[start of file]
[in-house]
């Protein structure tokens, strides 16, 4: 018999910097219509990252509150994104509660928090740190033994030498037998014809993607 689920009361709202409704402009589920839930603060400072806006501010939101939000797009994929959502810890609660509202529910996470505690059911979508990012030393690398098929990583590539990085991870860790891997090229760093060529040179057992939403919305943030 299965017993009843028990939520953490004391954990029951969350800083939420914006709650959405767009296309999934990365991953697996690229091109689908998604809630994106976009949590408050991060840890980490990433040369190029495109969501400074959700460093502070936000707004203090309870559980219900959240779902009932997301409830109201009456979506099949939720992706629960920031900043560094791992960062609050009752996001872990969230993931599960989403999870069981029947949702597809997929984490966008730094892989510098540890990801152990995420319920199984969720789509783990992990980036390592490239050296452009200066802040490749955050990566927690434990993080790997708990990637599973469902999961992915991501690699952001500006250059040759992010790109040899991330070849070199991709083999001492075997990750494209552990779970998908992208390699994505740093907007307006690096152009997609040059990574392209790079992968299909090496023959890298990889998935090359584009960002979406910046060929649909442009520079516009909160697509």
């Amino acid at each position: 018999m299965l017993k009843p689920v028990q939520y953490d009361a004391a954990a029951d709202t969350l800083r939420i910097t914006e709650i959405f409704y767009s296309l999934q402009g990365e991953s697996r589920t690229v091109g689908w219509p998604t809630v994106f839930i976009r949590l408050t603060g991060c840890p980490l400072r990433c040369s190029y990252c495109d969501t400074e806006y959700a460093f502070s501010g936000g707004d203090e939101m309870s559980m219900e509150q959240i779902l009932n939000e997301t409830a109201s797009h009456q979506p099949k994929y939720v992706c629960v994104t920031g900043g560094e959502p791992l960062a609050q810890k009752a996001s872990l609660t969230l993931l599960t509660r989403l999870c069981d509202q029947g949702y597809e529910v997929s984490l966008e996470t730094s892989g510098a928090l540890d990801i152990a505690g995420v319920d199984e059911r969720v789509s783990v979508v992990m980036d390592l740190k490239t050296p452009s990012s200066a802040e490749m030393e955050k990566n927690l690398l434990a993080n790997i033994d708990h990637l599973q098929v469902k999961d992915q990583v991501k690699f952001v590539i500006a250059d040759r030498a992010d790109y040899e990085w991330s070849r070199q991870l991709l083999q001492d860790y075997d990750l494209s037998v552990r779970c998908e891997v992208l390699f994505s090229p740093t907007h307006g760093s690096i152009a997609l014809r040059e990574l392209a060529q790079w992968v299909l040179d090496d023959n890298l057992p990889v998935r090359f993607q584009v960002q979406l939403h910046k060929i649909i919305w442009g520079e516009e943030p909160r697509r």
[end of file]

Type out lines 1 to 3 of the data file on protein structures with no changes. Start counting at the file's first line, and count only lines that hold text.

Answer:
[in-house]
């Protein structure tokens, strides 16, 4: 018999910097219509990252509150994104509660928090740190033994030498037998014809993607 689920009361709202409704402009589920839930603060400072806006501010939101939000797009994929959502810890609660509202529910996470505690059911979508990012030393690398098929990583590539990085991870860790891997090229760093060529040179057992939403919305943030 299965017993009843028990939520953490004391954990029951969350800083939420914006709650959405767009296309999934990365991953697996690229091109689908998604809630994106976009949590408050991060840890980490990433040369190029495109969501400074959700460093502070936000707004203090309870559980219900959240779902009932997301409830109201009456979506099949939720992706629960920031900043560094791992960062609050009752996001872990969230993931599960989403999870069981029947949702597809997929984490966008730094892989510098540890990801152990995420319920199984969720789509783990992990980036390592490239050296452009200066802040490749955050990566927690434990993080790997708990990637599973469902999961992915991501690699952001500006250059040759992010790109040899991330070849070199991709083999001492075997990750494209552990779970998908992208390699994505740093907007307006690096152009997609040059990574392209790079992968299909090496023959890298990889998935090359584009960002979406910046060929649909442009520079516009909160697509």
């Amino acid at each position: 018999m299965l017993k009843p689920v028990q939520y953490d009361a004391a954990a029951d709202t969350l800083r939420i910097t914006e709650i959405f409704y767009s296309l999934q402009g990365e991953s697996r589920t690229v091109g689908w219509p998604t809630v994106f839930i976009r949590l408050t603060g991060c840890p980490l400072r990433c040369s190029y990252c495109d969501t400074e806006y959700a460093f502070s501010g936000g707004d203090e939101m309870s559980m219900e509150q959240i779902l009932n939000e997301t409830a109201s797009h009456q979506p099949k994929y939720v992706c629960v994104t920031g900043g560094e959502p791992l960062a609050q810890k009752a996001s872990l609660t969230l993931l599960t509660r989403l999870c069981d509202q029947g949702y597809e529910v997929s984490l966008e996470t730094s892989g510098a928090l540890d990801i152990a505690g995420v319920d199984e059911r969720v789509s783990v979508v992990m980036d390592l740190k490239t050296p452009s990012s200066a802040e490749m030393e955050k990566n927690l690398l434990a993080n790997i033994d708990h990637l599973q098929v469902k999961d992915q990583v991501k690699f952001v590539i500006a250059d040759r030498a992010d790109y040899e990085w991330s070849r070199q991870l991709l083999q001492d860790y075997d990750l494209s037998v552990r779970c998908e891997v992208l390699f994505s090229p740093t907007h307006g760093s690096i152009a997609l014809r040059e990574l392209a060529q790079w992968v299909l040179d090496d023959n890298l057992p990889v998935r090359f993607q584009v960002q979406l939403h910046k060929i649909i919305w442009g520079e516009e943030p909160r697509r």